DENVER -- New England Patriots coach Bill Belichick was fuming on the sideline Sunday night on the team's final fourth-quarter drive, as the clock ran when play resumed following an "excess timeout" awarded to the Broncos for an injured player.
Why was Belichick so upset?
In his day-after-game conference call, he explained the turn of events from his point of view.
"I think the way that it was ruled was right. The communication involving the play, and all that, probably could have been handled better somehow in the process," he said, before deferring to the league office.
What seemed to irk Belichick was that referee Tony Corrente didn't explain over his microphone, or in a visit to each sideline, what was happening.
This is what Corrente said as injured Broncos defender Malik Jackson walked off the field slowly: "Timeout on the field for an injured player. By rule, Denver will be charged an excess timeout. Will the play-clock operator please set the play clock to 40 seconds."
And with that, Corrente walked back to his position on the field, blew his whistle, and play began again with the game clock ticking down from 24 seconds.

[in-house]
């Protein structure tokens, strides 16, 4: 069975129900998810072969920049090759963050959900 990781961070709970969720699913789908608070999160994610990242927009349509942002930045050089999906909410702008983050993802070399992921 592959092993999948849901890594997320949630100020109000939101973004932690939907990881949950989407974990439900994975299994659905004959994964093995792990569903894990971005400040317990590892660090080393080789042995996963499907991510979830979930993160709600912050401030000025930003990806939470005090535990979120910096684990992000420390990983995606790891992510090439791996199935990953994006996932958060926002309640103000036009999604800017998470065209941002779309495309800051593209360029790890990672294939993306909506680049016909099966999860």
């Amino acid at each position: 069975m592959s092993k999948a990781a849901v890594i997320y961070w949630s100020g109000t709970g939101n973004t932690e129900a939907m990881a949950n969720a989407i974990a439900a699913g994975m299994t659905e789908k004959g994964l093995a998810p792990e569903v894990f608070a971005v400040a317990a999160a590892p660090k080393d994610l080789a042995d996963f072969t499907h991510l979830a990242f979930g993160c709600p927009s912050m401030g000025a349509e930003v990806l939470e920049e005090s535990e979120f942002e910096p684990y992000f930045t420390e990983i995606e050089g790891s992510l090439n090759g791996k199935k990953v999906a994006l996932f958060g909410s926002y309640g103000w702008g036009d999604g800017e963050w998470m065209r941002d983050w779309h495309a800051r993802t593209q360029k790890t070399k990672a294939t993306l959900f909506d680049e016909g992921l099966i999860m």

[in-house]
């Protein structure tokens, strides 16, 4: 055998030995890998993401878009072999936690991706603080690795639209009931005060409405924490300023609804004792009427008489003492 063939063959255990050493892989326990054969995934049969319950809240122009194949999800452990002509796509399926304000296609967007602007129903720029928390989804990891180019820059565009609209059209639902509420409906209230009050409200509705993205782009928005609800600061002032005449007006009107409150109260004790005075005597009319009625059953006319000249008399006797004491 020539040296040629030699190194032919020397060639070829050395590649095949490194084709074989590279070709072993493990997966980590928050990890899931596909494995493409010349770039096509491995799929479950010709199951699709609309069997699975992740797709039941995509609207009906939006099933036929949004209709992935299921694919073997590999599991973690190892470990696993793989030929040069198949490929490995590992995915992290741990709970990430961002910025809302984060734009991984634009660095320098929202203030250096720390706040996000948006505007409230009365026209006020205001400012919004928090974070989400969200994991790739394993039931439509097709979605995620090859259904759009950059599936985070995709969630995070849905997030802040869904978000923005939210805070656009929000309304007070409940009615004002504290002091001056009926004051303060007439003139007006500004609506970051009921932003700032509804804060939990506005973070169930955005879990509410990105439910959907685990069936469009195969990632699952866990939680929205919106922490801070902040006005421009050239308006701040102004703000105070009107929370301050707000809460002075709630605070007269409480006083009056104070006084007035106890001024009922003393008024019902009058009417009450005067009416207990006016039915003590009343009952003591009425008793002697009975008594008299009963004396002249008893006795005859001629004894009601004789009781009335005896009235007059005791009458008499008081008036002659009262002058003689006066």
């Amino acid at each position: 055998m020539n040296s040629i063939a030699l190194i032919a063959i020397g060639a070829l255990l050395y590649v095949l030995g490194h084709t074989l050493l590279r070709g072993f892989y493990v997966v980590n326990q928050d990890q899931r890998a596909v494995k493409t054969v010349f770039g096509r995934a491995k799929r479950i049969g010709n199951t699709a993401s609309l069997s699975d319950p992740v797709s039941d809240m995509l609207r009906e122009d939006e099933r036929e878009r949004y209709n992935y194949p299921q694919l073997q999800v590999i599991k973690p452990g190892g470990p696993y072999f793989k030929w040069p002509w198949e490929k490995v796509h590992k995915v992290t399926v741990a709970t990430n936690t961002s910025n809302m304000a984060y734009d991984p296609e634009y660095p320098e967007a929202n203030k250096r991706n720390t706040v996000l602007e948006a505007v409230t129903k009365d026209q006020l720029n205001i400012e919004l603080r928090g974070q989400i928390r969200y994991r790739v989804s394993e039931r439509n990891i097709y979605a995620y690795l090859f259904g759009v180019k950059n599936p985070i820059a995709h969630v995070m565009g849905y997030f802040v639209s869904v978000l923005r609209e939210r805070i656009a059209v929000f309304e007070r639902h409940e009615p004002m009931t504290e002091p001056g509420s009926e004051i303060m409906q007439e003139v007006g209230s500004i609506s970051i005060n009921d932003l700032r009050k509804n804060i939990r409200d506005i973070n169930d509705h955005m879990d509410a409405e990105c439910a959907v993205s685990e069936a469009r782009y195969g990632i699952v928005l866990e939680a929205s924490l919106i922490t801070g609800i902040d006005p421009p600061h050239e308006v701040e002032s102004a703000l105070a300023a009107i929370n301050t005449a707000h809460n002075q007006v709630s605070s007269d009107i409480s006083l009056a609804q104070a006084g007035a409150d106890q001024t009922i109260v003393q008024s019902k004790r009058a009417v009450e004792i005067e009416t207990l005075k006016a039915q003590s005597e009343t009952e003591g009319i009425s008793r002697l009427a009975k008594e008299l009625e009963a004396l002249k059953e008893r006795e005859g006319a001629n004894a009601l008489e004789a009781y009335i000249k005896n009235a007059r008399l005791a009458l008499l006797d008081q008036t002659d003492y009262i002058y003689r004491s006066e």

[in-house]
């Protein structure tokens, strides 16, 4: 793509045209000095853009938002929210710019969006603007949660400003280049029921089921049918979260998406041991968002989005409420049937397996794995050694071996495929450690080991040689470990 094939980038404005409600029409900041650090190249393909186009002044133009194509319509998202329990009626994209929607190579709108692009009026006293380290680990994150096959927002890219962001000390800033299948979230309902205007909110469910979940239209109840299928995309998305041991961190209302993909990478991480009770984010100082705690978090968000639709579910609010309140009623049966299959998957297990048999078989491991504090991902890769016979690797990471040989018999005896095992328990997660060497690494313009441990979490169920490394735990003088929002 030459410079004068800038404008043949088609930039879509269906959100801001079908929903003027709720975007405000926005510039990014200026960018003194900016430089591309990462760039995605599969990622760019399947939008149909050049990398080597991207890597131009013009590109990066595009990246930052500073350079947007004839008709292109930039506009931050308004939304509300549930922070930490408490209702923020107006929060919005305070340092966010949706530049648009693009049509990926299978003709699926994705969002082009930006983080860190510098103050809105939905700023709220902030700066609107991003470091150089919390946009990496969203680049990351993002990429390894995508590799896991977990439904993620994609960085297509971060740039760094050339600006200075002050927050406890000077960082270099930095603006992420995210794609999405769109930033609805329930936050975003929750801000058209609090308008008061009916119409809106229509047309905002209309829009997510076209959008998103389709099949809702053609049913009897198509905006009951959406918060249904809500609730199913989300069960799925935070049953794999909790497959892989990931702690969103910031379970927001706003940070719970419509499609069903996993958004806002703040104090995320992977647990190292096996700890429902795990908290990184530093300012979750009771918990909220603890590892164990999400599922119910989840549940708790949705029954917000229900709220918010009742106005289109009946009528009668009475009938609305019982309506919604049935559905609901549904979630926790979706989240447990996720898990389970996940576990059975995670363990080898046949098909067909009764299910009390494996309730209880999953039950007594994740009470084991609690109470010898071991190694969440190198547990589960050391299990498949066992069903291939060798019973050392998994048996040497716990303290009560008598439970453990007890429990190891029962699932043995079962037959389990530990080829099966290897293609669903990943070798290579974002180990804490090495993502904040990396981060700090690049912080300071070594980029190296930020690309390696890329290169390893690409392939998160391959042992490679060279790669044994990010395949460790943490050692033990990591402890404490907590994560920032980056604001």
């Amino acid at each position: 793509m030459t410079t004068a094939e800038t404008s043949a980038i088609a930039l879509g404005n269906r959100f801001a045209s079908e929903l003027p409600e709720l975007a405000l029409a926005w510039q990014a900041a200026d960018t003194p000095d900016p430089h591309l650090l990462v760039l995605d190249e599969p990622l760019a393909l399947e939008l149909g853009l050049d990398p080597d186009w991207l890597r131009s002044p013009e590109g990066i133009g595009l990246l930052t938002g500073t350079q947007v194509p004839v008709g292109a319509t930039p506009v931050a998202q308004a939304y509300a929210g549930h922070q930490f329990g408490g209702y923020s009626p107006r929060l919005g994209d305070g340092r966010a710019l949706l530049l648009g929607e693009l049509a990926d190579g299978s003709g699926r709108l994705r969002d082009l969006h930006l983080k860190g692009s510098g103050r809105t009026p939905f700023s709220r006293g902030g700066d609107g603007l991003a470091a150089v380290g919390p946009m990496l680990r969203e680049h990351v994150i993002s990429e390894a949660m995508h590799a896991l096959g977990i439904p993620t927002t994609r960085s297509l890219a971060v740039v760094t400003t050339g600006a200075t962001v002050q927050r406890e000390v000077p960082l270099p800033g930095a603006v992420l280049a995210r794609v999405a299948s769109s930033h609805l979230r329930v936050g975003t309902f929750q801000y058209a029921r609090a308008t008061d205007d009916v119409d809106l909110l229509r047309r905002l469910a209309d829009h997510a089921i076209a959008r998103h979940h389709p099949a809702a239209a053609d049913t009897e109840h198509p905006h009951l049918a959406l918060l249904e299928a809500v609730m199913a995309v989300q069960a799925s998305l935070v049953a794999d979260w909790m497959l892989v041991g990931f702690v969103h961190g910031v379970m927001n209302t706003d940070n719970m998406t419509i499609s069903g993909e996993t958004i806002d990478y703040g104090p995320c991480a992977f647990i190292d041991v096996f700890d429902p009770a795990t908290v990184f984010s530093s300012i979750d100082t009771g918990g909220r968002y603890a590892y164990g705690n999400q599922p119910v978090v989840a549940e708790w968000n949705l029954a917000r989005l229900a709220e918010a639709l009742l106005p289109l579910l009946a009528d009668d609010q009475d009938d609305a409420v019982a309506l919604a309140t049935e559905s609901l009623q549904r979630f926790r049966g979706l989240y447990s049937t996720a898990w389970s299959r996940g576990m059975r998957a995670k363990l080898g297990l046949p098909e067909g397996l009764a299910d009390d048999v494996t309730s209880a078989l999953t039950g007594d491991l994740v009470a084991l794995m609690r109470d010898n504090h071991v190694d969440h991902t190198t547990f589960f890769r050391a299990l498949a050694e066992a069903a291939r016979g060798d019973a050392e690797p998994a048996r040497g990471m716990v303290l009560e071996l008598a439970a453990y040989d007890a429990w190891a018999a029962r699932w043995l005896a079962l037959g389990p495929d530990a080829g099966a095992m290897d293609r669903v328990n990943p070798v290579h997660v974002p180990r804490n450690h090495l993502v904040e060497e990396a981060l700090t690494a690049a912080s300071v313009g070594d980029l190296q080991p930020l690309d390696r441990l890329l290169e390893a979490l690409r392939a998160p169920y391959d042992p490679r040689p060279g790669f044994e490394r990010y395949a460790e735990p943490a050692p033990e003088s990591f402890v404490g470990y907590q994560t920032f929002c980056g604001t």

By the end of the next play, when there were 10 seconds left on the clock after cornerback Chris Harris was called for holding, Belichick was hot on the sideline about losing 14 seconds.
By rule, Corrente was correct in running the clock as play resumed, because the clock had been running when Jackson was injured. In those situations, once the player is removed, the clock should start on the referee's ready-for-play signal.
Corrente never explained this -- to the fans watching the game or the coaches on the sidelines.
As for Belichick, he has spoken in the past how one thing he hopes for with all officials is good communication so coaches know what is happening. Sometimes, he explained, it is hard to hear announcements on the in-stadium public address system, so a sideline visit helps. He once shared that is why he appreciates having Ed Hochuli referee games, as Hochuli is known for his verbiage and communication with all involved.